Suffolk: Great divide in MS care revealed as charity calls for an end to postcode lottery

Senior nurse Louise Palmer at Ipswich Hospital took over the role as MS specialist nurse last year

Senior nurse Louise Palmer at Ipswich Hospital took over the role as MS specialist nurse last year - Credit: Contributed

MULTIPLE sclerosis (MS) patients in Suffolk are among those with the poorest access to specialist nurses as the MS society calls for an end to the postcode lottery.

New figures have shown almost half of patients living in Suffolk have not been able to see an MS nurse in the last 12 months when required – while three quarters of sufferers in neighbouring Norfolk have. More than 600 patients in Ipswich and east Suffolk were left without a specialist nurse, after Chris Boyes, described by patients as their “guardian angel”, retired in October 2011. He was replaced last September by Louise Palmer, on a part-time basis.

Suffolk patient Donna Holmes, said: “My MS nurse retired and wasn’t replaced straight away; they play such a vital role that we were left without that link.

“It was terrible, as we just don’t know what life will bring each day with this condition, and the nurses provided that extra support.”

The contrast in care has been revealed by the MS Society, which this week launched its campaign calling for all sufferers to have fair and timely access to the treatments and services they need. Its figures – published this week – show 47% of people in Suffolk who needed to see an MS nurse in the past 12 months had not been able to, while 76% of patients in Norfolk had.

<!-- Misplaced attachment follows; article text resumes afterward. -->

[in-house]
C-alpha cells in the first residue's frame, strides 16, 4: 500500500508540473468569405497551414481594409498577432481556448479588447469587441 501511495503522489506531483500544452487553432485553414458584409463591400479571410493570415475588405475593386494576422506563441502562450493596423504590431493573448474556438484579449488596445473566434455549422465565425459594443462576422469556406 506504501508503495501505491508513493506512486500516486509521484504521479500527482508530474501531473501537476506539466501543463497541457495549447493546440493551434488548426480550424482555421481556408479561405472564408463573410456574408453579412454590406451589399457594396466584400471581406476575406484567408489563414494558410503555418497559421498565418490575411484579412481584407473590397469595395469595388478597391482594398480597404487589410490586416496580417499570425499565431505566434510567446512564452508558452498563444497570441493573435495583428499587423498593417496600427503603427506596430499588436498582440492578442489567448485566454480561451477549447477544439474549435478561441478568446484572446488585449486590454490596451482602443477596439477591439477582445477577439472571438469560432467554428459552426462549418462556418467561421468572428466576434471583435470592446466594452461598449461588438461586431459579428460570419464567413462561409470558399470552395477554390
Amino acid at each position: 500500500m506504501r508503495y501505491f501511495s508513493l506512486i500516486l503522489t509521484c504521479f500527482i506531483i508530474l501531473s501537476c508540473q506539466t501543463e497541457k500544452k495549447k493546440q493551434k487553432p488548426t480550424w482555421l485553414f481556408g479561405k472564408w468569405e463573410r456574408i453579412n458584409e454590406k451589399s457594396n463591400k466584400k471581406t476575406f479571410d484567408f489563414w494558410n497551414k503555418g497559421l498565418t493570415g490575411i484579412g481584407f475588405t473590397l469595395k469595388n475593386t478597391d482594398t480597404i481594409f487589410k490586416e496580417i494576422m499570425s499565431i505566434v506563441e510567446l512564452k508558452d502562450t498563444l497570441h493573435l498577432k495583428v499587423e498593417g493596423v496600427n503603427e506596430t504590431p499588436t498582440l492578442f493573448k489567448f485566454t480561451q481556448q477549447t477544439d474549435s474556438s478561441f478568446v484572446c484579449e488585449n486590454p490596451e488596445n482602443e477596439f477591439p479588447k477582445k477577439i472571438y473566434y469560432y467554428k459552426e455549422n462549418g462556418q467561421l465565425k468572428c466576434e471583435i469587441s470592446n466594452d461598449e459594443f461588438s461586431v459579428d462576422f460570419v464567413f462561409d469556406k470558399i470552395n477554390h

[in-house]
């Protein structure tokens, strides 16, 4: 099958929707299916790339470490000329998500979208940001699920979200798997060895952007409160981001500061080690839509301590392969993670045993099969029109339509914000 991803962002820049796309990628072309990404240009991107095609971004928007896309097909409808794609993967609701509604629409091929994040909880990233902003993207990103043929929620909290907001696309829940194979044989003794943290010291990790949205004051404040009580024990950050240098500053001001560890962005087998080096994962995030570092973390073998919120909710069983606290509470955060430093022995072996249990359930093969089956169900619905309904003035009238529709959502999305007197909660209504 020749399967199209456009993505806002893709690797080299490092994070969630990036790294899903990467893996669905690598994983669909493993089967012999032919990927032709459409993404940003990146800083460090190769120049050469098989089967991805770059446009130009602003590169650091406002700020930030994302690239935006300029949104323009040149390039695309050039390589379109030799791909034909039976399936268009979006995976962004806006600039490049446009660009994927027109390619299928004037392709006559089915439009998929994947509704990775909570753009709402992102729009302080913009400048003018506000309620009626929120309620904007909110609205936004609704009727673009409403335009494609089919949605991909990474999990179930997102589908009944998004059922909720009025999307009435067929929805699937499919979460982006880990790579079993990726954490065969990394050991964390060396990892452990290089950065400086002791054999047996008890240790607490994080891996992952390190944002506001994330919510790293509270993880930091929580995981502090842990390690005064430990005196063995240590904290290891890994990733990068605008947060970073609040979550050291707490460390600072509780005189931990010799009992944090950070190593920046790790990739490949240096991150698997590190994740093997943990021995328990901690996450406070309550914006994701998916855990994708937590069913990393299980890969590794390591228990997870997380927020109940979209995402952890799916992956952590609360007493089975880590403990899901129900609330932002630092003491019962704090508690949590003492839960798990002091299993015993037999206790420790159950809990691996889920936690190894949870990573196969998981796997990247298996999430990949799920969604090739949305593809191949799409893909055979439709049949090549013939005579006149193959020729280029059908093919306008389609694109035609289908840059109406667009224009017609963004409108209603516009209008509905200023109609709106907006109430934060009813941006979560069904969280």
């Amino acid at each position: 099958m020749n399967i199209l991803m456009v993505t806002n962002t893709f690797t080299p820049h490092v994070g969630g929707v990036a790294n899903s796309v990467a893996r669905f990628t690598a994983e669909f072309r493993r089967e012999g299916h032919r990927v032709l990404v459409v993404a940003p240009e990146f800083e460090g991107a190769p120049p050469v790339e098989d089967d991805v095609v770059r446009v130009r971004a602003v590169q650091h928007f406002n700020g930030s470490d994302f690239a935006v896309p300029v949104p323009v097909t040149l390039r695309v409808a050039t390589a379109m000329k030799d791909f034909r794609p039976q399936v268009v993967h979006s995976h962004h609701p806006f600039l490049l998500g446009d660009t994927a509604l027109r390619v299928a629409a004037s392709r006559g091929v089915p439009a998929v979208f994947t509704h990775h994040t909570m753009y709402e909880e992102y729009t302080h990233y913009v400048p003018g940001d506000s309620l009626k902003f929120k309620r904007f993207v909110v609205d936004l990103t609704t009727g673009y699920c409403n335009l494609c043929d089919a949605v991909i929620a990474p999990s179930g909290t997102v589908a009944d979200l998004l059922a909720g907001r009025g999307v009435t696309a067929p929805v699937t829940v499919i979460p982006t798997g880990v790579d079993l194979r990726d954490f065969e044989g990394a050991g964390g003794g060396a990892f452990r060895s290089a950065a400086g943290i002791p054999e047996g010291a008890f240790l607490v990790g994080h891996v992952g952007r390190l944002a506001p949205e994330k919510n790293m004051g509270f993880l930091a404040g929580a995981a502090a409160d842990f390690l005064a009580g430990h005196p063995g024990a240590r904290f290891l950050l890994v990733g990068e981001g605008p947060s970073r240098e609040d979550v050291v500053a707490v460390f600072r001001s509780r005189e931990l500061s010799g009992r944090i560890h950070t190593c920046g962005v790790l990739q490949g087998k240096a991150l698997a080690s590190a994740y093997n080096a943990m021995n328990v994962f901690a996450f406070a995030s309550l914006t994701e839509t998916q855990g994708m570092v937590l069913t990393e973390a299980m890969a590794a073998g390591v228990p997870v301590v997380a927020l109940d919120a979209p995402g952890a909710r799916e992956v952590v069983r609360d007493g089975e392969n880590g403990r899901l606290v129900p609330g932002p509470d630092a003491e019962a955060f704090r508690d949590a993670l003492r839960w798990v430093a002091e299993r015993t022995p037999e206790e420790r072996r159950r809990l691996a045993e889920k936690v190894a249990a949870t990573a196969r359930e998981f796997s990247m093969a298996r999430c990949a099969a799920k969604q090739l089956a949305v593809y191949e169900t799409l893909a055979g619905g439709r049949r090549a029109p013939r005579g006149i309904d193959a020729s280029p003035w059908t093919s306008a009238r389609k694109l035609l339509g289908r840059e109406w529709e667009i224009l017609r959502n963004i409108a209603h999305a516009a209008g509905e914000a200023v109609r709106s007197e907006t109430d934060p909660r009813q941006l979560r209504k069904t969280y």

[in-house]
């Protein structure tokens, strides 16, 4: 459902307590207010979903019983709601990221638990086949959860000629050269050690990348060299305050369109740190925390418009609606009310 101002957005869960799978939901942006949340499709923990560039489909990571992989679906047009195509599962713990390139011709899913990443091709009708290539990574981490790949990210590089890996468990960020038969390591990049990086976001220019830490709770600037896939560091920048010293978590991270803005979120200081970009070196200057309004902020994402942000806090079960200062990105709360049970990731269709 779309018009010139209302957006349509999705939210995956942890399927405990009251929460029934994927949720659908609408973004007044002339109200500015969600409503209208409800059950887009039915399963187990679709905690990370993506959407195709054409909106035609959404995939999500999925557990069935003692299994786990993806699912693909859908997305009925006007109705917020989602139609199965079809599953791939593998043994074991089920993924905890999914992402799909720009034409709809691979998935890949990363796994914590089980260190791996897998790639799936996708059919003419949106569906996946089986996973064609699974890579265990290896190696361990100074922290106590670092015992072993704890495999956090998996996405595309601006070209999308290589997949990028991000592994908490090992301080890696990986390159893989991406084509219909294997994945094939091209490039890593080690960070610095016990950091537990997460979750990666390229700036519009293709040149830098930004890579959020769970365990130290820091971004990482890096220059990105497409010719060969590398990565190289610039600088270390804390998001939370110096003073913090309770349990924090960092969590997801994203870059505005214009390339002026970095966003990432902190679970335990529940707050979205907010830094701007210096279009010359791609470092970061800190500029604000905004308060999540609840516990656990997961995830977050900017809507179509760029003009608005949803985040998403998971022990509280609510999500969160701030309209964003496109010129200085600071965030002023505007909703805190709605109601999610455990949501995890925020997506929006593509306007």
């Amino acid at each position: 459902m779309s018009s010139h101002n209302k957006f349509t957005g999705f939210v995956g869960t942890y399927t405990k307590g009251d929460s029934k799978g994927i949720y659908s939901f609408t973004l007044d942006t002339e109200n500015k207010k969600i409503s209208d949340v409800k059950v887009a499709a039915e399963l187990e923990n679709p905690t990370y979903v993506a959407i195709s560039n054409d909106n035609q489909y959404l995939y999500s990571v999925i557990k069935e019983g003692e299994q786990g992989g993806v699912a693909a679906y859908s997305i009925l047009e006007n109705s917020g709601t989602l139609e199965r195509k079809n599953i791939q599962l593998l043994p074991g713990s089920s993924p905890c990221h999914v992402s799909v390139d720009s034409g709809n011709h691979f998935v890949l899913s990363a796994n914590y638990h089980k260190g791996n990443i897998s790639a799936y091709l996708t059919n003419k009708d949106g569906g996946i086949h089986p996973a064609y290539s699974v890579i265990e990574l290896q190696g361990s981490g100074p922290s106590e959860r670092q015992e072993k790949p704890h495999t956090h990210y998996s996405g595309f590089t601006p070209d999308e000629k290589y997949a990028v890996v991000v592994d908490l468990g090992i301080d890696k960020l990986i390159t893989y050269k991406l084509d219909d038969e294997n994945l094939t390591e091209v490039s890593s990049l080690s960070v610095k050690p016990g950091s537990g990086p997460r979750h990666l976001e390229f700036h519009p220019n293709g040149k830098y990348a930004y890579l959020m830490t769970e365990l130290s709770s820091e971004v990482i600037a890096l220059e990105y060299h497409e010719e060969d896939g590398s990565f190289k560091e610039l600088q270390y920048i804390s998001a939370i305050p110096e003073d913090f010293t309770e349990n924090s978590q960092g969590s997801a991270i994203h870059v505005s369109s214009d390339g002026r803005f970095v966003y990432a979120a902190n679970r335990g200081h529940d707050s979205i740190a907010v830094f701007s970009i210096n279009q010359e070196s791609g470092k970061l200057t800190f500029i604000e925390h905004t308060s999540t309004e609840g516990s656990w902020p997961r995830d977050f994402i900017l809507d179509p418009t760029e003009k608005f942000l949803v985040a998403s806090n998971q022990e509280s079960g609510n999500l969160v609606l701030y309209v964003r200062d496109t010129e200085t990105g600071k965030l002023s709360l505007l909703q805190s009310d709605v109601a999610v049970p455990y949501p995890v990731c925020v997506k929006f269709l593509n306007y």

They also revealed nearly three quarters of Suffolk patients had been able to see a neurologist in the past 12 months, compared to 91% of those north of the border.

Nick Rijke, director for policy and research at the MS Society, said: “These findings worryingly suggest the likelihood of someone being able to see an MS nurse is often based on luck – like where they live – rather than their genuine clinical need.

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“Getting access to an MS nurse is vital for people with MS. They work with other health care professionals to respond early to changes in symptoms and provide crucial advice and support to help people with MS manage their condition. In doing this, they can help people avoid costly emergency admissions to hospital.”

The charity is calling on the government to stop the lottery and ensure every person with MS has a personalised treatment plan.

It has also pledged to work with Suffolk Clinical Commissioning Group to identify what can be done to better support the 1,200 plus people with MS in the county.

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